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  • Press Release

Studies Confirm No Causal Association between Formaldehyde and Leukemia

Charlotte Anthony

ACC Formaldehyde TSCA Risk Evaluation Consortium submits summary of publications to inform TSCA risk evaluation

WASHINGTON (August 30, 2021) – The American Chemistry Council (ACC) Formaldehyde TSCA Risk Evaluation Consortium (the Consortium) submitted to the Environmental Protection Agency (EPA) a summary of published state-of-the-art scientific data and information to inform the TSCA risk evaluation of formaldehyde. The 41 peer-reviewed studies, summarized in a letter appearing on EPA’s public docket today, demonstrate three critical findings: inhaled formaldehyde does not migrate beyond the nose; safe thresholds exist; and most notably, a causal association between inhaled formaldehyde and leukemia is not biologically plausible. This compelling and comprehensive information provided to the Agency will inform the dose-response and hazard assessment portions of the formaldehyde TSCA risk assessment.

“Global agencies, including The World Health Organization and the European Chemicals Agency, have concluded that there is no consistent association between formaldehyde and leukemia,” said Robert Simon, Vice President, Chemical Products & Technology, ACC. “Even though formaldehyde is already one of the most well-studied and highly regulated substances in commerce today, it is understandable that the public may still have questions regarding its safe use and worker protections. The studies included in our submission to EPA, and continued scientific efforts, help answer these questions and help give the public and workers peace of mind.”

Formaldehyde has a unique and robust dose-response and hazard assessment dataset that includes hundreds of peer-reviewed publications on the differences and role of exogenous and endogenous formaldehyde in the generation of adverse health effects. The body of evidence collected over the years demonstrates that inhaled formaldehyde does not move beyond the portal-of-entry, there is a threshold for nasal tumor formation, and the published data (mechanistic, epidemiological, and toxicological) demonstrate a lack of biological plausibility for a causal association between inhaled formaldehyde and lymphohematopoietic cancers, including myeloid leukemia.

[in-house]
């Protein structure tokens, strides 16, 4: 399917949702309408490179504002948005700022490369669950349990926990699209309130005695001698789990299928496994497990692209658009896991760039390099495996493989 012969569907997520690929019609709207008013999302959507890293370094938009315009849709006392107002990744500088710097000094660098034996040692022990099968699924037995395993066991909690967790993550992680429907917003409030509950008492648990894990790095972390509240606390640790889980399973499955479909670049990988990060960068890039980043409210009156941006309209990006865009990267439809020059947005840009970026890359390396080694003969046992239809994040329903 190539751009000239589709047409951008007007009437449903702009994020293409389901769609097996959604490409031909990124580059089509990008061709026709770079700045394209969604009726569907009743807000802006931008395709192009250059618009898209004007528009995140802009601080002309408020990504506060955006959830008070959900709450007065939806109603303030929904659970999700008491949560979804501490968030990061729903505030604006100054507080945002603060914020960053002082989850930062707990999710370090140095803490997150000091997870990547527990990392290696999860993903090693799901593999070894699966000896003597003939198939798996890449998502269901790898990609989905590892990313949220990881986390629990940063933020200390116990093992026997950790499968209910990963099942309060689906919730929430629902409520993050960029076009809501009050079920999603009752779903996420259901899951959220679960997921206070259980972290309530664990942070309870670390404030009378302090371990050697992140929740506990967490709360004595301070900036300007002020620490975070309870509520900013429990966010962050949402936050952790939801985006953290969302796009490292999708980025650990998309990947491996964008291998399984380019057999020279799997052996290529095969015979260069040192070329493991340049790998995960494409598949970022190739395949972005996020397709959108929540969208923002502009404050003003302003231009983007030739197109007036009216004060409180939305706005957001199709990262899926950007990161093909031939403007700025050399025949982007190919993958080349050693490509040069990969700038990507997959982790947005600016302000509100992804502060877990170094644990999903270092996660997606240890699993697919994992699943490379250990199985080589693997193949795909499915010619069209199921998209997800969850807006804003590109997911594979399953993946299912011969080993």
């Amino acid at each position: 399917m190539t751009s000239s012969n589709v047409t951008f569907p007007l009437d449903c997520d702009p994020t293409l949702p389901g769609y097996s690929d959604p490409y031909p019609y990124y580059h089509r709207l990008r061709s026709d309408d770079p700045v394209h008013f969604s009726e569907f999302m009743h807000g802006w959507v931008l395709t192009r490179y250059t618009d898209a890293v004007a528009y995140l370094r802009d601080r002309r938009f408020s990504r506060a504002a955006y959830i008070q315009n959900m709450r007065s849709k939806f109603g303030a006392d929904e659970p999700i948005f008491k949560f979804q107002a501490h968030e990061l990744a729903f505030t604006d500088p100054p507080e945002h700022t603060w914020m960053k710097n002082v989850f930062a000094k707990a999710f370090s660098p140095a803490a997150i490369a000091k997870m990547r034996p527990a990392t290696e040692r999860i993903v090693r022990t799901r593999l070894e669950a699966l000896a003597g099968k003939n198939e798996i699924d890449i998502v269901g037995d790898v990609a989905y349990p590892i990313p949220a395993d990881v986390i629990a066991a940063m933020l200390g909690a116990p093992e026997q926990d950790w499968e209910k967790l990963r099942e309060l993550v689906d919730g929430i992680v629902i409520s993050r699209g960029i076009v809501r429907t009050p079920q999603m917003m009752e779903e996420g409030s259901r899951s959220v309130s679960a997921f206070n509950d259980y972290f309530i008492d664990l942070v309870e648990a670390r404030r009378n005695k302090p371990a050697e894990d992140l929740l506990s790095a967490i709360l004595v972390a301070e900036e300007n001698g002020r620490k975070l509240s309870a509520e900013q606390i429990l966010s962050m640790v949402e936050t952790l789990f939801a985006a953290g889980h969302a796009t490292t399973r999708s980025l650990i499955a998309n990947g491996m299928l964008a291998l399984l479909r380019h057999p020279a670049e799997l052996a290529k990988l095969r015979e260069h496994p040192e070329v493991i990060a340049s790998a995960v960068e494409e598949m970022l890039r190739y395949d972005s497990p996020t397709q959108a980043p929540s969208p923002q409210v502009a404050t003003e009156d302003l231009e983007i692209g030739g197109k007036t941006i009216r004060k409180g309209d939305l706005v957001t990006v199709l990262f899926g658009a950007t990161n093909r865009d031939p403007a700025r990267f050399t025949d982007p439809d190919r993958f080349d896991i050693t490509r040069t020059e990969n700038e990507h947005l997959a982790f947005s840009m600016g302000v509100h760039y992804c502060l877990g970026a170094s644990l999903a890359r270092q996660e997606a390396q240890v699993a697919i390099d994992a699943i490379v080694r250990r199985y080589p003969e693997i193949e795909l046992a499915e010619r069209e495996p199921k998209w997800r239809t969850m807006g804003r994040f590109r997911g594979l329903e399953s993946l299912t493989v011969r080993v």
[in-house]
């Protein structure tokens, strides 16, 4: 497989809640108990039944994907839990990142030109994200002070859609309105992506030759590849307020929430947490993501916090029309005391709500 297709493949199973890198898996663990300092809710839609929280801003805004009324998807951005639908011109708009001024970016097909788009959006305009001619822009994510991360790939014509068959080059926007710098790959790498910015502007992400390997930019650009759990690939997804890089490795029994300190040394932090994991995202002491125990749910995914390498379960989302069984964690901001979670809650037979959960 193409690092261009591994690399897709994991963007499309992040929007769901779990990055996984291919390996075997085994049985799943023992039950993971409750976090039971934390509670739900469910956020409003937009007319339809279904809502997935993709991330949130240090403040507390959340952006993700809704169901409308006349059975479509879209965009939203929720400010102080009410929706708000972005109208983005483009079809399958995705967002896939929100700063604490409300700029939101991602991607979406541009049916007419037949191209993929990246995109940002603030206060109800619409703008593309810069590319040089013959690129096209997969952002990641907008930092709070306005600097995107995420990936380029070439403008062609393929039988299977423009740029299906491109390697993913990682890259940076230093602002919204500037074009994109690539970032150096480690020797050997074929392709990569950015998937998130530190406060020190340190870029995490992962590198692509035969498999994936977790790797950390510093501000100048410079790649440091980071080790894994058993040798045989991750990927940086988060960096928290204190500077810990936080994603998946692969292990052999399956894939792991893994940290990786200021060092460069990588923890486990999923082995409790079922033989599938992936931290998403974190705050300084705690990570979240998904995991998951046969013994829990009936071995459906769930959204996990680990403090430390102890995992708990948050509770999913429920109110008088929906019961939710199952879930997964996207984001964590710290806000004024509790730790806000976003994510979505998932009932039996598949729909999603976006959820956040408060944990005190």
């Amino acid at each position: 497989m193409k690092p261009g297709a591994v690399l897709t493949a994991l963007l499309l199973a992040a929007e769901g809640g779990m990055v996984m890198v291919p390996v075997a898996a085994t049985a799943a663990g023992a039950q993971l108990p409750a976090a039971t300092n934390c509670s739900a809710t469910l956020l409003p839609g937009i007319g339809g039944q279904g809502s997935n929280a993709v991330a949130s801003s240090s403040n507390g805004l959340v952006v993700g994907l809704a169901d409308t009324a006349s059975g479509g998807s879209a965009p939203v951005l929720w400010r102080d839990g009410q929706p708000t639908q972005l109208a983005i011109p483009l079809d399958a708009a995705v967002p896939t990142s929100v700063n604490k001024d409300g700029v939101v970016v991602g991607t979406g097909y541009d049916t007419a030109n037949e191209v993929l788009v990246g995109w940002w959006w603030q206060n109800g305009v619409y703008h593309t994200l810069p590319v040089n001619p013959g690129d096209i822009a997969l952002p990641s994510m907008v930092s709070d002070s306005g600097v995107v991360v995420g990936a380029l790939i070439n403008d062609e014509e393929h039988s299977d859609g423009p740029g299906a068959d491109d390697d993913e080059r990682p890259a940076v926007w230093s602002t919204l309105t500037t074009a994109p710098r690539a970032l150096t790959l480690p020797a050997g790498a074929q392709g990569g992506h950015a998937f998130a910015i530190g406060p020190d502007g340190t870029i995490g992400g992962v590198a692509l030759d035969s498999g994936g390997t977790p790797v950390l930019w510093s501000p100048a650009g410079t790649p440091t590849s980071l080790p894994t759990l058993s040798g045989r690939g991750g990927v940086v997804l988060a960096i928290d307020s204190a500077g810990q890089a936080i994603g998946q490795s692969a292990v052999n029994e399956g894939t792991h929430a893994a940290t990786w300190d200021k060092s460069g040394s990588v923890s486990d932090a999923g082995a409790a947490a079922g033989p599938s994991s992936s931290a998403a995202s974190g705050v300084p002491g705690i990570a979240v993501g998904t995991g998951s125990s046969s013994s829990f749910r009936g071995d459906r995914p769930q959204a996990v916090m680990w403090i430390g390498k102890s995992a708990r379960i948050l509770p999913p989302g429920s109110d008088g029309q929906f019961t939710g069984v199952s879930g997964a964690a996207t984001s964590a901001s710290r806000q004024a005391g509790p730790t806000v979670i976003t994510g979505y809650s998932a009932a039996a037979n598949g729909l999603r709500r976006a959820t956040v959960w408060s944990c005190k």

“The Consortium fully supports a risk evaluation of the uses of formaldehyde chemistry by means of transparent science-based standards that include a weight-of-evidence approach and consider the best-available science to draw conclusions. We appreciate the opportunity to provide critical information to inform portions of the formaldehyde risk evaluation,” said Simon. “Under the law, stakeholders can play an active role in the TSCA risk evaluation process and should use all opportunities available to provide the best available science to EPA. We look forward to continuing to engage with the Agency on the science and provide state-of-the-art scientific data and information throughout the risk evaluation process.”

For years, formaldehyde producers have invested in conducting and communicating scientific research to support its ongoing safe usage and regulatory compliance. In addition to the summary of studies submitted, the industry has provided over the years a large body of research available on formaldehyde to the Agency to help inform a robust science-based decision-making process.

American Chemistry Council

The American Chemistry Council’s mission is to advocate for the people, policy, and products of chemistry that make the United States the global leader in innovation and manufacturing. To achieve this, we: Champion science-based policy solutions across all levels of government; Drive continuous performance improvement to protect employees and communities through Responsible Care®; Foster the development of sustainability practices throughout ACC member companies; and Communicate authentically with communities about challenges and solutions for a safer, healthier and more sustainable way of life. Our vision is a world made better by chemistry, where people live happier, healthier, and more prosperous lives, safely and sustainably—for generations to come.

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